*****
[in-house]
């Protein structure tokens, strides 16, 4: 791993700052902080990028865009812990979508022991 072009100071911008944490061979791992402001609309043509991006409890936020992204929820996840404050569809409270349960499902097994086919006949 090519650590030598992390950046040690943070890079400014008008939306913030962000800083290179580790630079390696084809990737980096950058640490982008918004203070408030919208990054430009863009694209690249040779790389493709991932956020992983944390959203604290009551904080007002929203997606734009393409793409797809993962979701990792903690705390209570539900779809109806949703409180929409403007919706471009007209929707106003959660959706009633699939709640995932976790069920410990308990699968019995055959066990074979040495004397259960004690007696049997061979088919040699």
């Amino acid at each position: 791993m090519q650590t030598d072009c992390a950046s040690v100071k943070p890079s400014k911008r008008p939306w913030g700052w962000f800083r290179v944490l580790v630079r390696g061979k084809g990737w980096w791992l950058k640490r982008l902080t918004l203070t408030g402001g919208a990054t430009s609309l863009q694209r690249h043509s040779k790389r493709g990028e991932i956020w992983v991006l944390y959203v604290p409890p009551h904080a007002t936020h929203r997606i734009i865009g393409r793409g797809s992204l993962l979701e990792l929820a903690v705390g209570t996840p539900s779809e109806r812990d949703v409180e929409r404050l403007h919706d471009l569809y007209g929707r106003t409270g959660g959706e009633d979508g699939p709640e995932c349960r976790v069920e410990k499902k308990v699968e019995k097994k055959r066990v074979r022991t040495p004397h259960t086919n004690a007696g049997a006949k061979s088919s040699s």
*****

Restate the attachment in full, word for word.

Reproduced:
[in-house]
């Protein structure tokens, strides 16, 4: 791993700052902080990028865009812990979508022991 072009100071911008944490061979791992402001609309043509991006409890936020992204929820996840404050569809409270349960499902097994086919006949 090519650590030598992390950046040690943070890079400014008008939306913030962000800083290179580790630079390696084809990737980096950058640490982008918004203070408030919208990054430009863009694209690249040779790389493709991932956020992983944390959203604290009551904080007002929203997606734009393409793409797809993962979701990792903690705390209570539900779809109806949703409180929409403007919706471009007209929707106003959660959706009633699939709640995932976790069920410990308990699968019995055959066990074979040495004397259960004690007696049997061979088919040699």
């Amino acid at each position: 791993m090519q650590t030598d072009c992390a950046s040690v100071k943070p890079s400014k911008r008008p939306w913030g700052w962000f800083r290179v944490l580790v630079r390696g061979k084809g990737w980096w791992l950058k640490r982008l902080t918004l203070t408030g402001g919208a990054t430009s609309l863009q694209r690249h043509s040779k790389r493709g990028e991932i956020w992983v991006l944390y959203v604290p409890p009551h904080a007002t936020h929203r997606i734009i865009g393409r793409g797809s992204l993962l979701e990792l929820a903690v705390g209570t996840p539900s779809e109806r812990d949703v409180e929409r404050l403007h919706d471009l569809y007209g929707r106003t409270g959660g959706e009633d979508g699939p709640e995932c349960r976790v069920e410990k499902k308990v699968e019995k097994k055959r066990v074979r022991t040495p004397h259960t086919n004690a007696g049997a006949k061979s088919s040699s």